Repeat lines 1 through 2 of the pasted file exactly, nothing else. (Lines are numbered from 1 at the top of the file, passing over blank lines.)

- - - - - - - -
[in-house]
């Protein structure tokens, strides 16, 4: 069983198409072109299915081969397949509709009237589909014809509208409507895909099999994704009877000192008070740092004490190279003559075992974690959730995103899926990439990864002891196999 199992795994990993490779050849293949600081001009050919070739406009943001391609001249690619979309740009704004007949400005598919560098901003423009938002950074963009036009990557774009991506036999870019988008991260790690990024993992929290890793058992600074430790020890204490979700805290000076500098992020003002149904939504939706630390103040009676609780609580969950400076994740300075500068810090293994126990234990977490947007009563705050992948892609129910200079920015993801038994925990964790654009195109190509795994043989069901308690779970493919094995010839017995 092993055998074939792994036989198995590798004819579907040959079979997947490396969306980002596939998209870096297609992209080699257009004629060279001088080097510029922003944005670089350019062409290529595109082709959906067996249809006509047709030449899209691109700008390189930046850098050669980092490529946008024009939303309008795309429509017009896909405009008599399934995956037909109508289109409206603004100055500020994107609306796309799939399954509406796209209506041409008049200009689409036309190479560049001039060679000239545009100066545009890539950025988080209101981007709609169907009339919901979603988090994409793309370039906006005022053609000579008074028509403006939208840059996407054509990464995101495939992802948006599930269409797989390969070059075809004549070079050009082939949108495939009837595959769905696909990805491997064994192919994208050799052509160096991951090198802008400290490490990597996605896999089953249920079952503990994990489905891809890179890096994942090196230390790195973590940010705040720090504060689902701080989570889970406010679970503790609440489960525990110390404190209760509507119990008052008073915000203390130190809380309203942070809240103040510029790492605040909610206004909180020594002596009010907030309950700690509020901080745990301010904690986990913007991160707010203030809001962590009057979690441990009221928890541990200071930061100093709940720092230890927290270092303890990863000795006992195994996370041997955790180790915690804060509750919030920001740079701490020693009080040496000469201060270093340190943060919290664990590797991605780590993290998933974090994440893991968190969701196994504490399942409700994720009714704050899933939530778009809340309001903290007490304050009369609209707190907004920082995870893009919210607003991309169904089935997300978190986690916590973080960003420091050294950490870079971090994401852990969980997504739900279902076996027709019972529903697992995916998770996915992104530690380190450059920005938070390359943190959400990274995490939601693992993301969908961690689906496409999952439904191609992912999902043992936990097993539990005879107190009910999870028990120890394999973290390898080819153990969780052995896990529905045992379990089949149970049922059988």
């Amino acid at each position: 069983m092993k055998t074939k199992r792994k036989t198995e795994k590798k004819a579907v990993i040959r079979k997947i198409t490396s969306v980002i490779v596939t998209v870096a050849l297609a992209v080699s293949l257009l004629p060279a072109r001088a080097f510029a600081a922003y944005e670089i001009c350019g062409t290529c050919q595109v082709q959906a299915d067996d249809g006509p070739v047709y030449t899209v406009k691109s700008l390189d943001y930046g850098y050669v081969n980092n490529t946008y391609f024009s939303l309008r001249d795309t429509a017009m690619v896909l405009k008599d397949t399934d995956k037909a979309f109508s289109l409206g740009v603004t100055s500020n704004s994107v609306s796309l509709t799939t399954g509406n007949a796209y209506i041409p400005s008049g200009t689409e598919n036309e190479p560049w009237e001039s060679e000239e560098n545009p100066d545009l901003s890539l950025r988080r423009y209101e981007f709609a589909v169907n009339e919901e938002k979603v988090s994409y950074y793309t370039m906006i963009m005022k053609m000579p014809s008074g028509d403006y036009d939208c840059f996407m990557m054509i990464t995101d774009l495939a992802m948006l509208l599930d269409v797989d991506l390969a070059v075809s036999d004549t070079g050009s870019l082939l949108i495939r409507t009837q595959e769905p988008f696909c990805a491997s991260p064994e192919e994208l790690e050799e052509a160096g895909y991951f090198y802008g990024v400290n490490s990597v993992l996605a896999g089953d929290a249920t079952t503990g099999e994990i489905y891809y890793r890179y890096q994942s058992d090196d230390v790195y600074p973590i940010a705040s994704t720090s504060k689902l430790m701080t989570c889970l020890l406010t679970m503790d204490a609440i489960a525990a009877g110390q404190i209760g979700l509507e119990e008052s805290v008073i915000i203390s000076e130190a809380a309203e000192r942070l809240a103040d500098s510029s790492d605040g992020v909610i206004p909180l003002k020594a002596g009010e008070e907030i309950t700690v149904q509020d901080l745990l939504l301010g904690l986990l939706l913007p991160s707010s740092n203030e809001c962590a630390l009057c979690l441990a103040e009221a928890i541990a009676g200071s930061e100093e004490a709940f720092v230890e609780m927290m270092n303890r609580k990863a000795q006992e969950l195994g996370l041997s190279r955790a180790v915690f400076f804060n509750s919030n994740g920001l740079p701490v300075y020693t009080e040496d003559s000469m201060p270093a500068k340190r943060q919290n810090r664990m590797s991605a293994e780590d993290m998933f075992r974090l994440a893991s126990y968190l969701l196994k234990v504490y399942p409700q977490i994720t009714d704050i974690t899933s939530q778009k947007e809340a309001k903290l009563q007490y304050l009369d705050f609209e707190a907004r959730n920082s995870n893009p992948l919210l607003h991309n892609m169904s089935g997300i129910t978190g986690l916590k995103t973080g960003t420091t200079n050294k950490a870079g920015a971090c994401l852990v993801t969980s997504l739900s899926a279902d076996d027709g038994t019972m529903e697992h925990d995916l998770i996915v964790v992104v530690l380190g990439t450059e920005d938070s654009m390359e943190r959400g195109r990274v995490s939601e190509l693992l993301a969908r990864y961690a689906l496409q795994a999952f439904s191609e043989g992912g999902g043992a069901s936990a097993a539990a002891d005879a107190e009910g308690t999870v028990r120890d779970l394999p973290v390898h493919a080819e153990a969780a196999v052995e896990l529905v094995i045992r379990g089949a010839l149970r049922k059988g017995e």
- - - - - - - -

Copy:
[in-house]
């Protein structure tokens, strides 16, 4: 069983198409072109299915081969397949509709009237589909014809509208409507895909099999994704009877000192008070740092004490190279003559075992974690959730995103899926990439990864002891196999 199992795994990993490779050849293949600081001009050919070739406009943001391609001249690619979309740009704004007949400005598919560098901003423009938002950074963009036009990557774009991506036999870019988008991260790690990024993992929290890793058992600074430790020890204490979700805290000076500098992020003002149904939504939706630390103040009676609780609580969950400076994740300075500068810090293994126990234990977490947007009563705050992948892609129910200079920015993801038994925990964790654009195109190509795994043989069901308690779970493919094995010839017995 092993055998074939792994036989198995590798004819579907040959079979997947490396969306980002596939998209870096297609992209080699257009004629060279001088080097510029922003944005670089350019062409290529595109082709959906067996249809006509047709030449899209691109700008390189930046850098050669980092490529946008024009939303309008795309429509017009896909405009008599399934995956037909109508289109409206603004100055500020994107609306796309799939399954509406796209209506041409008049200009689409036309190479560049001039060679000239545009100066545009890539950025988080209101981007709609169907009339919901979603988090994409793309370039906006005022053609000579008074028509403006939208840059996407054509990464995101495939992802948006599930269409797989390969070059075809004549070079050009082939949108495939009837595959769905696909990805491997064994192919994208050799052509160096991951090198802008400290490490990597996605896999089953249920079952503990994990489905891809890179890096994942090196230390790195973590940010705040720090504060689902701080989570889970406010679970503790609440489960525990110390404190209760509507119990008052008073915000203390130190809380309203942070809240103040510029790492605040909610206004909180020594002596009010907030309950700690509020901080745990301010904690986990913007991160707010203030809001962590009057979690441990009221928890541990200071930061100093709940720092230890927290270092303890990863000795006992195994996370041997955790180790915690804060509750919030920001740079701490020693009080040496000469201060270093340190943060919290664990590797991605780590993290998933974090994440893991968190969701196994504490399942409700994720009714704050899933939530778009809340309001903290007490304050009369609209707190907004920082995870893009919210607003991309169904089935997300978190986690916590973080960003420091050294950490870079971090994401852990969980997504739900279902076996027709019972529903697992995916998770996915992104530690380190450059920005938070390359943190959400990274995490939601693992993301969908961690689906496409999952439904191609992912999902043992936990097993539990005879107190009910999870028990120890394999973290390898080819153990969780052995896990529905045992379990089949149970049922059988």